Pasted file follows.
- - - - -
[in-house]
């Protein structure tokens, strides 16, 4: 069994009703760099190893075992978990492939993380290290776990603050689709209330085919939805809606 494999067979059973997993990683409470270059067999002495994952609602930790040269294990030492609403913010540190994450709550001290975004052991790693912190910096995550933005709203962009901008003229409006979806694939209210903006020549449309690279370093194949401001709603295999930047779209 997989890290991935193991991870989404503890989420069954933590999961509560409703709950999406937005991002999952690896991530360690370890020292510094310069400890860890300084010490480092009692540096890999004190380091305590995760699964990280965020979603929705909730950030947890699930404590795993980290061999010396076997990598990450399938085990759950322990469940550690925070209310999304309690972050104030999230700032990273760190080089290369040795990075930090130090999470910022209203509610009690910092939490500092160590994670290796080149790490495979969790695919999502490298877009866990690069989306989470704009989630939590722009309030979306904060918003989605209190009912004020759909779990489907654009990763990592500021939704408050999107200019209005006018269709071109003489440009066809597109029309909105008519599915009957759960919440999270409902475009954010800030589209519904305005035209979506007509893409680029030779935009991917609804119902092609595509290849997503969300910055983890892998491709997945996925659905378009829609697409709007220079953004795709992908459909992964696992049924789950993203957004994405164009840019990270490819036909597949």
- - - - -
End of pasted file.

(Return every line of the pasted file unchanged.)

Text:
[in-house]
């Protein structure tokens, strides 16, 4: 069994009703760099190893075992978990492939993380290290776990603050689709209330085919939805809606 494999067979059973997993990683409470270059067999002495994952609602930790040269294990030492609403913010540190994450709550001290975004052991790693912190910096995550933005709203962009901008003229409006979806694939209210903006020549449309690279370093194949401001709603295999930047779209 997989890290991935193991991870989404503890989420069954933590999961509560409703709950999406937005991002999952690896991530360690370890020292510094310069400890860890300084010490480092009692540096890999004190380091305590995760699964990280965020979603929705909730950030947890699930404590795993980290061999010396076997990598990450399938085990759950322990469940550690925070209310999304309690972050104030999230700032990273760190080089290369040795990075930090130090999470910022209203509610009690910092939490500092160590994670290796080149790490495979969790695919999502490298877009866990690069989306989470704009989630939590722009309030979306904060918003989605209190009912004020759909779990489907654009990763990592500021939704408050999107200019209005006018269709071109003489440009066809597109029309909105008519599915009957759960919440999270409902475009954010800030589209519904305005035209979506007509893409680029030779935009991917609804119902092609595509290849997503969300910055983890892998491709997945996925659905378009829609697409709007220079953004795709992908459909992964696992049924789950993203957004994405164009840019990270490819036909597949």